Tuesday, March 8, 2011


The words I am about to write will likely instill anger and fear in some readers. That I have even thought of them disturbs me, as they go against my belief in the fire protection model in which I have been raised.

As I see it, the current fire/ems delivery system focuses on protecting the lives and property of the individual, with the understanding that if the individual's property is protected, society's collective property will be protected as well.  If an aggressive interior attack is performed on my burning house, the fire will be prevented from spreading to my neighbors home and then those of the remainder of the neighborhood. The same concept is applied to commercial and multi-family housing buildings as well. If the fire is contained to a single room or area of the blacksmith shop, the fire is prevented from spreading to the general store.

In a similar way, the same concept is applied to EMS. If an individual has a life threatening injury or an emergent medical condition, the rapid application of ALS procedures will save that individual's life, sparing society the cost of supporting the survivors and the loss of a valued member of society.

Morally, I support the above concept. I think it is a noble cause to protect the individual from emergency situations. I hate it when an individual dies or when an individual loses their possessions to fire. Just because a disaster is limited in scope to one person, it doesn't reduce it's impact on that individual.

For a long time now, the protection of society through the protection of the individual has been acceptable to most of society. The willingness to financially support the existing system was widespread, with little opposition to it's cost. In many communities it was a priority, with other services being sacrificed to maintain or expand public safety services. Frankly, I am OK with that too. Society, as well as individuals, need to prioritize expenditures and fund the high priority items.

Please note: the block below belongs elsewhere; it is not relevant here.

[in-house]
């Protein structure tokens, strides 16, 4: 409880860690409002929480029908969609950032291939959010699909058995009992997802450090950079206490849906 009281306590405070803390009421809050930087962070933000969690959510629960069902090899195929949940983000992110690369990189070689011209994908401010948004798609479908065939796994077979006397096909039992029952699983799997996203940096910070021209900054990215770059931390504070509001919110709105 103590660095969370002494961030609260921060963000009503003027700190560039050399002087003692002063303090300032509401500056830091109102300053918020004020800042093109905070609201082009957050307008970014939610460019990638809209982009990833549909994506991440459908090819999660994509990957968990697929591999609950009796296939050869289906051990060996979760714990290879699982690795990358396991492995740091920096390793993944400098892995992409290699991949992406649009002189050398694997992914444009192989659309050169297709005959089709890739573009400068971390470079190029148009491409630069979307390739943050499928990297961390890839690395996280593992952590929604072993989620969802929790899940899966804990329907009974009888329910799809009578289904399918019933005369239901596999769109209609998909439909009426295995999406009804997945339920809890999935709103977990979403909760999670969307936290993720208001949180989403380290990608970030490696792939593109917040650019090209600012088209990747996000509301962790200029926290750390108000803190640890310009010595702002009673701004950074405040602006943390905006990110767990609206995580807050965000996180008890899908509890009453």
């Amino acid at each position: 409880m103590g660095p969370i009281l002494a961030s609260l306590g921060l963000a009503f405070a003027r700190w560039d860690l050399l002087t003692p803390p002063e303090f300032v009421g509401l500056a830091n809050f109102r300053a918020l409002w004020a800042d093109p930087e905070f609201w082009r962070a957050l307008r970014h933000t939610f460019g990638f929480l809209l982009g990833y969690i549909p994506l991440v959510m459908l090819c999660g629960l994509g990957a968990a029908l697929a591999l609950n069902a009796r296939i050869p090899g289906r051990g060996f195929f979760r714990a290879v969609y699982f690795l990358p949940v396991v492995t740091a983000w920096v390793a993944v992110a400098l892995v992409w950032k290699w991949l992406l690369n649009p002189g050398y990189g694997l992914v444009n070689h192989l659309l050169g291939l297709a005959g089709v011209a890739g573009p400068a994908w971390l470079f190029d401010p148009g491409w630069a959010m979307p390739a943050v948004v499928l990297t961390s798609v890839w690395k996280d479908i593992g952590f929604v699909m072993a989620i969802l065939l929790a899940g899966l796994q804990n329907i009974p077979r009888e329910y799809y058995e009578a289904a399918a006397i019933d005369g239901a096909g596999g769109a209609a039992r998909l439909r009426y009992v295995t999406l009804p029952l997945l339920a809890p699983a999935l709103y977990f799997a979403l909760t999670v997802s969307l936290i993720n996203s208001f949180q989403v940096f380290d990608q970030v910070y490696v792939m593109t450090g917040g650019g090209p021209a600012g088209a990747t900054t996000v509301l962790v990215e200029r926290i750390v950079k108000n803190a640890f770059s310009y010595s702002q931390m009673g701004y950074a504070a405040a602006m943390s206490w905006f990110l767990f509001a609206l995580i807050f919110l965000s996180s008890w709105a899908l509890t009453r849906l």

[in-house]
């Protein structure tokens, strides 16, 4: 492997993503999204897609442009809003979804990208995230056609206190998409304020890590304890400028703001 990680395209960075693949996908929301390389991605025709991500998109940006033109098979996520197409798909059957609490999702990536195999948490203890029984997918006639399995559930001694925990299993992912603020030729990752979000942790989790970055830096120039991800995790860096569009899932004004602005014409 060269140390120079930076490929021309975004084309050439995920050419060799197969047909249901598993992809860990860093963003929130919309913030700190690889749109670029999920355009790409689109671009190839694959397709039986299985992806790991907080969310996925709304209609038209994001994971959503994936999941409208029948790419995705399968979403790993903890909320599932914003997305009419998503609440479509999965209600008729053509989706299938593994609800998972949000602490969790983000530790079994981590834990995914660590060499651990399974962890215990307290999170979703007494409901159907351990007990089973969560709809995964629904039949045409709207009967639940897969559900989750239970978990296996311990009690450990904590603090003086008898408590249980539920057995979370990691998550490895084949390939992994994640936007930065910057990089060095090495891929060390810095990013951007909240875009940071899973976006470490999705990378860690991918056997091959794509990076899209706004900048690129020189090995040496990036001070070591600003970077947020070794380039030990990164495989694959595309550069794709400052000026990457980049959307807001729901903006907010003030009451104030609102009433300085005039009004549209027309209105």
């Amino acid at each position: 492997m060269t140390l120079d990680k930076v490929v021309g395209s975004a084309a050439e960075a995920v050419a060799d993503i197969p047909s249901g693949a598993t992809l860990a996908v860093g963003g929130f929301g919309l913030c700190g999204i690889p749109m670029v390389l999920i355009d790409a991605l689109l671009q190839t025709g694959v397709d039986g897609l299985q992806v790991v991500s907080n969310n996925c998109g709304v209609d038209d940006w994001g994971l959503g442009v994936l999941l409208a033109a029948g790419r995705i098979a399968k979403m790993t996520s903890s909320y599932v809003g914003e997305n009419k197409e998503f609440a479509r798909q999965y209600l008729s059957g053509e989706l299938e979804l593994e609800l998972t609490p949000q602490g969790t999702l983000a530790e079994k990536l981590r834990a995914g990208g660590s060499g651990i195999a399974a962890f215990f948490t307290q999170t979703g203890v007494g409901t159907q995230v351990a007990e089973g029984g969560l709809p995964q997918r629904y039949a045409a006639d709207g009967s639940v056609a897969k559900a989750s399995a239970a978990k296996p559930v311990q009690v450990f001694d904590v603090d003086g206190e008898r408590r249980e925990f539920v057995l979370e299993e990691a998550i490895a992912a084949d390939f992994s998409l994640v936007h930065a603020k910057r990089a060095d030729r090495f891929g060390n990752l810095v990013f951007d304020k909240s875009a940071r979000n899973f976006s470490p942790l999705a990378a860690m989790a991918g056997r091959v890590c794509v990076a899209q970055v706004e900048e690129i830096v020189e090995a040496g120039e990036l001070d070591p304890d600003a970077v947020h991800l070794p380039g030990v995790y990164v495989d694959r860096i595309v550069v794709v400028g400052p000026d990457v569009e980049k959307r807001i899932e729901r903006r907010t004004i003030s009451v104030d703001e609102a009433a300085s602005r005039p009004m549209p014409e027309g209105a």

The current economic turmoil has triggered a backlash against the status-quo in government. While certain segments of society have always been opposed to government providing services, those opinions were countered by those of socially conscious individuals and organizations, who lobbied for increased levels of service.

The pendulum is now swinging the other direction. What was a smaller segment of the population who advocated a smaller governmental influence is now a much larger one. The rise of the Tea Party movement is a manifestation of the smaller government movement. This shift is a direct result of the dwindling resources of both individuals and governmental agencies. People are making less money and are therefore providing less revenue to the government.

The pinch is so tight in some areas, that the once sacred cow of public safety is now fair game. Many communities have laid off significant numbers of firefighters, are carrying vacancies and have closed or browned out fire stations. A few fire departments have even ceased operations. This situation is going to get worse before it gets better.

It has been my experience that the budgetary fortunes of local government trails that of the economy by about two years. It just takes that long for a reviving economy to filter through the tax collection system. As signs of any economic recovery being extremely slow, it is going to be quite some time before our situation improves.

Economic conditions, combined with the current political environment, lead me to believe that we have seen the pinnacle of public safety protection in our society and that future service delivery models will be that of lower expectations, not more.

Whereas now we spend a lot of effort on the protection of individual property, future delivery systems will likely focus on protection of the community - mainly the prevention of conflagration and the confinement of fire to the structure of origin. The days of twelve or fifteen firefighters arriving on scene within ten minutes may be numbered. The goal of having an interior attack underway within eight minutes of an alarm may no longer be desired and may be altered to adjust for greatly reduced staffing levels. Images of firefighters spraying water through an open window from the outside may become more common as levels of acceptable loss increase.